Being a mom can be tough. And sometimes, it feels like all we do is nag. We’re constantly reminding our daughters to clean their rooms, come home early, and do their homework — the list goes on, and on, and on…
And while that might feel like a drag, new research shows that daughters of nagging mothers have a greater chance of succeeding in life.
Between 2004-2010, researchers in the UK followed 15,500 girls aged 13 and 14.
They found that setting high standards reduces the risk of teenage girls getting pregnant, which also also reduces all of the difficulties associated with teen pregnancy.
For example, graduating from high school is harder when you have children to take care of. And girls who are nagged are more likely to continue their studies after high school and less likely to become unemployed.
The study, conducted by the University of Essex, shows that the differences were greatest for the least academic teenagers, who sometimes lack friends and/or teachers who support them.
‘The measure of expectations in this study reflects a combination of aspirations and beliefs about the likelihood of attending higher education reported by the main parent, who, in the majority of cases, is the mother,’ it said.
Lead researcher Ericka G. Rascon-Ramirez stated that no matter what, parents influence decision-making:
”In many cases, we succeeded in doing what we believed was more convenient for us, even when this was against our parents’ will. But no matter how hard we tried to avoid our parents’ recommendations, it is likely that they ended up influencing, in a more subtle manner, choices that we had considered extremely personal.”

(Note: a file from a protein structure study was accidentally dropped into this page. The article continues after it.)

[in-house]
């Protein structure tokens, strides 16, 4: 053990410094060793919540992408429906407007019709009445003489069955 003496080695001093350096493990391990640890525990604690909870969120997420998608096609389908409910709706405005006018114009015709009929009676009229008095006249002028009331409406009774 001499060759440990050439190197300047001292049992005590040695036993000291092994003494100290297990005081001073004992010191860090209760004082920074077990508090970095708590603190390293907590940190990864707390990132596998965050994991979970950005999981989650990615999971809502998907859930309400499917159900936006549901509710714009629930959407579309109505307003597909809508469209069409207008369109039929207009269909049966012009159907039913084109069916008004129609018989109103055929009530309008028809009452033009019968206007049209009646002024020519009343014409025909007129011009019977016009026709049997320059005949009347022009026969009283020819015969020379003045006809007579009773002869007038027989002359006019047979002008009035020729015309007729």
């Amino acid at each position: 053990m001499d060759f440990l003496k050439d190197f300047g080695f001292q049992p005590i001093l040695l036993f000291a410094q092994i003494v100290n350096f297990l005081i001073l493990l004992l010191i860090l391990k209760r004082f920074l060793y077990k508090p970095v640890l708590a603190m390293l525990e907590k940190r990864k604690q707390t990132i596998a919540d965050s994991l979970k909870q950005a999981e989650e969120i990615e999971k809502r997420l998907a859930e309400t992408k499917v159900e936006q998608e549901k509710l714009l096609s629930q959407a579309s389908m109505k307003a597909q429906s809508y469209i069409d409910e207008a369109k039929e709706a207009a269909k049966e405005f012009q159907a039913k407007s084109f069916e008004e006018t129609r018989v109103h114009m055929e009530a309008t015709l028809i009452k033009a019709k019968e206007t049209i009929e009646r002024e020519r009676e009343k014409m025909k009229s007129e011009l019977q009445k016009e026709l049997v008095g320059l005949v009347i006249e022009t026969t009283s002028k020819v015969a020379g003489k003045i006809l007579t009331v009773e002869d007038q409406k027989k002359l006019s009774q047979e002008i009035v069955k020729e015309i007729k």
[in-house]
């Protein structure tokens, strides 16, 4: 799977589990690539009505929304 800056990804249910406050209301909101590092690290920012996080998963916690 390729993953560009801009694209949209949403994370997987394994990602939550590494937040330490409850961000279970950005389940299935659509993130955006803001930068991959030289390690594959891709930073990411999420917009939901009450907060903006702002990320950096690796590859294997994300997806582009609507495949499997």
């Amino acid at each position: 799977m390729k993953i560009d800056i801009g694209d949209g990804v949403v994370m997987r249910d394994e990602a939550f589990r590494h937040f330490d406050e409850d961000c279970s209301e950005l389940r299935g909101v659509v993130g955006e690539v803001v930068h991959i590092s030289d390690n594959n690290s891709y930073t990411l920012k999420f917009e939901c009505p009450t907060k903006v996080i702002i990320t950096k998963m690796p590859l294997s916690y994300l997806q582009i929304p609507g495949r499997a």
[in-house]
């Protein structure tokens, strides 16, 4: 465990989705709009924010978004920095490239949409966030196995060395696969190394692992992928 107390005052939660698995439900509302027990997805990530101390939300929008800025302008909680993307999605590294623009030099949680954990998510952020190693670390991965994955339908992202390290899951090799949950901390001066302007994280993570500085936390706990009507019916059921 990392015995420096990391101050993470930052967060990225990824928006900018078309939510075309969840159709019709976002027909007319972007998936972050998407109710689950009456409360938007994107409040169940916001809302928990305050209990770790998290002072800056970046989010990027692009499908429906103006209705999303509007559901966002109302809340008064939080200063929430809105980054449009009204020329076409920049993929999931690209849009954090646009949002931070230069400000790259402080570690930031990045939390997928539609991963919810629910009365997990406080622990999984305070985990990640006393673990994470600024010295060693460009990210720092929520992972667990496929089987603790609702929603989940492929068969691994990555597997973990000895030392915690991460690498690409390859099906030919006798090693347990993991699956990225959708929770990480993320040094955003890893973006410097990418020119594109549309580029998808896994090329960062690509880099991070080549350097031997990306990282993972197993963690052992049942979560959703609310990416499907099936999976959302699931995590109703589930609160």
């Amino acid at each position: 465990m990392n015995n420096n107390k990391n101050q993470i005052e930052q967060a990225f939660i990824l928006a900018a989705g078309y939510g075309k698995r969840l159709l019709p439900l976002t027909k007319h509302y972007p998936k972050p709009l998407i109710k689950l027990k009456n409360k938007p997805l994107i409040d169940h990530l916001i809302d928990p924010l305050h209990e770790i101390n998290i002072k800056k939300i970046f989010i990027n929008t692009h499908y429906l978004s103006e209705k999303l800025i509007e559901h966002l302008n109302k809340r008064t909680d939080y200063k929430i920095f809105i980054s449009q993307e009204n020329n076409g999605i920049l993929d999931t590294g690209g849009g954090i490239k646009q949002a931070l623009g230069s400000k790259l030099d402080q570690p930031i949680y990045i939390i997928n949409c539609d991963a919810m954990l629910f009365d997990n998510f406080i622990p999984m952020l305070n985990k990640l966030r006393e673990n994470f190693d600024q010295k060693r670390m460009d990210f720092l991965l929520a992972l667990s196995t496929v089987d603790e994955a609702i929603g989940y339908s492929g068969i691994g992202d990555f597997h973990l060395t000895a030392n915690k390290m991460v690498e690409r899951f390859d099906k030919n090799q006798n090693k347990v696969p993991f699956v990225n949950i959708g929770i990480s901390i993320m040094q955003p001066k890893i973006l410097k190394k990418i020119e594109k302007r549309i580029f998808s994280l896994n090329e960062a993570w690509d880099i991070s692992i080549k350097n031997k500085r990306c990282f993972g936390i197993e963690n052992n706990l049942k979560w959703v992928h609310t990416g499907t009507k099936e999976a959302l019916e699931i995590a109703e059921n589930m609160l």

The parent who is the most dedicated to their daughters has the most influence on them, and in most cases it’s the mother.
So just because your daughter isn’t listening — or slams the door in your face — doesn’t mean that she won’t bepositively affected by what you say to her.
Moms: while we may feel like we’re being tuned out, disrespected, or overbearing, know that there are benefits to our madness.
You may sometimes hear your own mother’s voice (or father’s) reminding you of what to do or what not to do. It never ends, does it?
Try avoid saying things like, “I told you so” and avoid gloating over your kid’s mistakes.
Encouragement and helpful “nagging” is likelier to lead your girls down a successful path.
For me, this is good news. It inspires me to keep harping on my daughter.
I don’t call it ‘nagging’ – I call it loving & raising a responsible and caring adult.
Even if she’s bitter now and thinks I’m the worst person in the world, she’ll thank me later when she’s succeeding at life.
Share this important info with all the mothers and daughters you know. Long live nagging m